NEW YORK - Jed Rubenfeld doesn't know how he got here.
Sound off on the important issues at
Before writing the best-selling novel "The Interpretation of Murder," the Yale Law School professor hadn't set down a page of fiction in his life. He never intended to be an academic, let alone a writer.
And yet somehow he managed to combine some of his eclectic interests - Sigmund Freud, Shakespeare and turn-of-the-century New York - into a potential blockbuster, with a reported high six-figure advance and a movie option.
"Basically, everything that has happened in my life has happened by accident, contrary to my best intentions," he says. "I don't know what I'm doing now being a novelist, because I'm not a novelist. I'm a law professor."
Don't believe a word of it. Although reviews have been mixed, Rubenfeld's novel has been among the most-hyped for fall, drawing comparisons to "The Da Vinci Code" and "The Alienist." And it started as, of all things, a vacation.
Rubenfeld had just finished a 10-year constitutional law project, a massive effort that culminated in two books and eight articles mostly read by other legal scholars. With a semester off, he sat down to write, this time for fun.
He thought back to a real-life mystery that had intrigued him: In 1909, Sigmund Freud made his first and only trip to the United States. The trip was a success, drumming up great enthusiasm for psychoanalysis and making Freud a star. But Freud walked away traumatized, blaming the trip for the collapse of his health and calling Americans "savages."
What happened in the interim is the blank space that Rubenfeld has tried to fill with a dazzling murder mystery, based in part on Freud's famous "Dora" case and his real-life friction with Carl Jung.
Along the way, Rubenfeld unwittingly broke all the rules.
First, he violated a taboo of historical fiction: He made things up about the time and place where the novel was set. Friends who read the first 100-page draft were outraged.
"I said, 'But it's a novel, what do you mean? Did you think Freud actually participated in a murder mystery?"' he recalls. "To be fair to my friends, they were right."
He started over, this time using hundreds of books and thousands of newspaper articles to make the history accurate. He based the main female character, Nora, on one of Freud's most famous case studies.
"All of a sudden, the book was totally different, and so much better," he says. "Not surprisingly, the reality was so much more interesting than my imagination."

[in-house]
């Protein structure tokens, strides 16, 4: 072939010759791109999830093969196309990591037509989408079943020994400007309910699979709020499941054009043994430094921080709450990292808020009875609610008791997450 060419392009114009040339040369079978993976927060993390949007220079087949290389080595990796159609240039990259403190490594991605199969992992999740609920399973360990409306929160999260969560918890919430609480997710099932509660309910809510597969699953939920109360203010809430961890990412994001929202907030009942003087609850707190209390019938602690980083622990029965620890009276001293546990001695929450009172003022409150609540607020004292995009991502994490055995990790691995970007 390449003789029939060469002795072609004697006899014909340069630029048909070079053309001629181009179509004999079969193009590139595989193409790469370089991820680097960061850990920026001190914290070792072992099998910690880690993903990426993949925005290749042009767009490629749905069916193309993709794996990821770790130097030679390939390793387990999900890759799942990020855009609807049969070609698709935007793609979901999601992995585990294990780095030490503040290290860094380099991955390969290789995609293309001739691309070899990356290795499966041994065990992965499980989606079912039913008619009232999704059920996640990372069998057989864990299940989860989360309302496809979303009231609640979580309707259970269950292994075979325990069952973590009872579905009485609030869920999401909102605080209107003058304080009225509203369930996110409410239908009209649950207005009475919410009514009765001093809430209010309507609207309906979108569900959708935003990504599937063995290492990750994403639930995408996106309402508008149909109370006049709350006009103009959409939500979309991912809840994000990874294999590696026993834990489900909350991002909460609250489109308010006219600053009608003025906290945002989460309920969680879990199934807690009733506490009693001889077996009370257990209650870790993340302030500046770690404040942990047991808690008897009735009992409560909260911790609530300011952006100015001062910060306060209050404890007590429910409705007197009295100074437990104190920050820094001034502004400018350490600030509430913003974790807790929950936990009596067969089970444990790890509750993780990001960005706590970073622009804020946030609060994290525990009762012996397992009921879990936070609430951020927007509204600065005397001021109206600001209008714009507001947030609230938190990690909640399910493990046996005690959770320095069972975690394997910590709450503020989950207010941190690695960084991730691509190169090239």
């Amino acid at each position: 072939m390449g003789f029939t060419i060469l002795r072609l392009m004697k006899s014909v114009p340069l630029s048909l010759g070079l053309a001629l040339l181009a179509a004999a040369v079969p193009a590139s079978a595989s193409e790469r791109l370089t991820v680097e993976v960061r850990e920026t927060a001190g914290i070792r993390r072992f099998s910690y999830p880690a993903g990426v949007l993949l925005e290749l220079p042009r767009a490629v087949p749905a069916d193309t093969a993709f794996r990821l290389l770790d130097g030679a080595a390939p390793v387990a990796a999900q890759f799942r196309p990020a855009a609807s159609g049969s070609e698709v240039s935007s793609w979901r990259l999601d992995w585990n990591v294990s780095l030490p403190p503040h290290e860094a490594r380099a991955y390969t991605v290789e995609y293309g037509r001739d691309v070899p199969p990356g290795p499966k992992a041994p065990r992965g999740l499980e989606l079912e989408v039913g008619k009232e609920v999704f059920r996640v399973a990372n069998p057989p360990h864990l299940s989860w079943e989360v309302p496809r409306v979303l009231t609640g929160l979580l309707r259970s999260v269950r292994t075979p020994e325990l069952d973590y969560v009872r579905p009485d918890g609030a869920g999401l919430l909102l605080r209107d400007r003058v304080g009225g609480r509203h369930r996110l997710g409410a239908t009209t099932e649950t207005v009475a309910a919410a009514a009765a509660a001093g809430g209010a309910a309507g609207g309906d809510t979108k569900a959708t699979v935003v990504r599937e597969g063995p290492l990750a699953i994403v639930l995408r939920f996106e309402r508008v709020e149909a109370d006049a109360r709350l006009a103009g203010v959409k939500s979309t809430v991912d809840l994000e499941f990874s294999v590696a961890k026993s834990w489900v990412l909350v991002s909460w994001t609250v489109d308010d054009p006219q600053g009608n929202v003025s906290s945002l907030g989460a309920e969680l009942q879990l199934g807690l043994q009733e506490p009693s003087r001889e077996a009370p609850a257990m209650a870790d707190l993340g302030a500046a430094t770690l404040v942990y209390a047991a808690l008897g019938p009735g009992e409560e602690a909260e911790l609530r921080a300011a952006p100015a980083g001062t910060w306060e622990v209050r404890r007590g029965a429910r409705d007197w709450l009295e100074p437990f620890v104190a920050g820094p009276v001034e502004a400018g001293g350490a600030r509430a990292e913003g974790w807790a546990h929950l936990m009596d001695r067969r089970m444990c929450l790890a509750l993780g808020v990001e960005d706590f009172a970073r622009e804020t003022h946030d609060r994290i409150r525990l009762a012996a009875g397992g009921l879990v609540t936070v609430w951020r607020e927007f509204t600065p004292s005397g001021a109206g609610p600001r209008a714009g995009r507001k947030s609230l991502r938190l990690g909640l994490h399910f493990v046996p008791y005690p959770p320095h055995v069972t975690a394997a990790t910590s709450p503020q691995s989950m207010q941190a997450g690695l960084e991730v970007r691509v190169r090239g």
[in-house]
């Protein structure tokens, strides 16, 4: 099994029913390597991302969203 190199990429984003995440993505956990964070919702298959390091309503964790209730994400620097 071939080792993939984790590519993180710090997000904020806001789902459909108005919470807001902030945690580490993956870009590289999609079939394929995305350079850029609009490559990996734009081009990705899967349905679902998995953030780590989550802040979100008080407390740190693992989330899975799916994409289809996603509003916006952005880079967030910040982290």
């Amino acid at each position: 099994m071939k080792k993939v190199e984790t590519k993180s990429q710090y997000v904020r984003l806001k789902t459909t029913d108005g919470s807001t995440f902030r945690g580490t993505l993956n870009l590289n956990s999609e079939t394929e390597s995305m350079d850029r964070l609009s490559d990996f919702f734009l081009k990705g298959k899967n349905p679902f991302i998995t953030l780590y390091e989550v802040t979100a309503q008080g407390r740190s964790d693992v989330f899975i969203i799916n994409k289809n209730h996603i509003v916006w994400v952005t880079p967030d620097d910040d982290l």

He sent a draft by e-mail to agents, ignoring big warnings on their Web sites that such manuscripts would not be considered. Somehow his cover letter caught the eye of several, and before he knew it, his personal project was a hot commodity.
George Hodgman, executive editor of Henry Holt, which published the book, said it reminded him of Sherlock Holmes.
"It's not an ordinary thriller," he says. "It's more like an intellectual puzzle - a very fun, intellectual puzzle."
He laughs at the idea that Rubenfeld didn't know what he was doing when he sat down to write.
"There's nothing Jed Rubenfeld doesn't know what he's doing about," he says. "Jed is a brilliant man."
Ask Rubenfeld about Freud, or about Shakespeare or New York, and he leans forward, his blue eyes nearly boring a hole in his listener. Ask about himself, however, and he becomes reticent. His eyes roam the walls and you feel as if you might be subjecting him to an undiscovered torture.
The son of a psychotherapist and an art critic in Washington, D.C., Rubenfeld studied philosophy at Princeton University, writing his senior thesis on Freud. But he was certain he didn't want to become a professor, so he turned to his other love: acting.
He went on to the Juilliard School of Drama, where he was in a class with Marcia Cross of "Desperate Housewives" and Eriq La Salle of "ER."
"The little problem in the whole plan was that I couldn't really act," he says. "I don't know why I got in."
He used the opportunity to spend hours in the library, poring through Shakespeare criticism. With his acting career going nowhere, he decided to go to Harvard Law School, still intent on avoiding academia.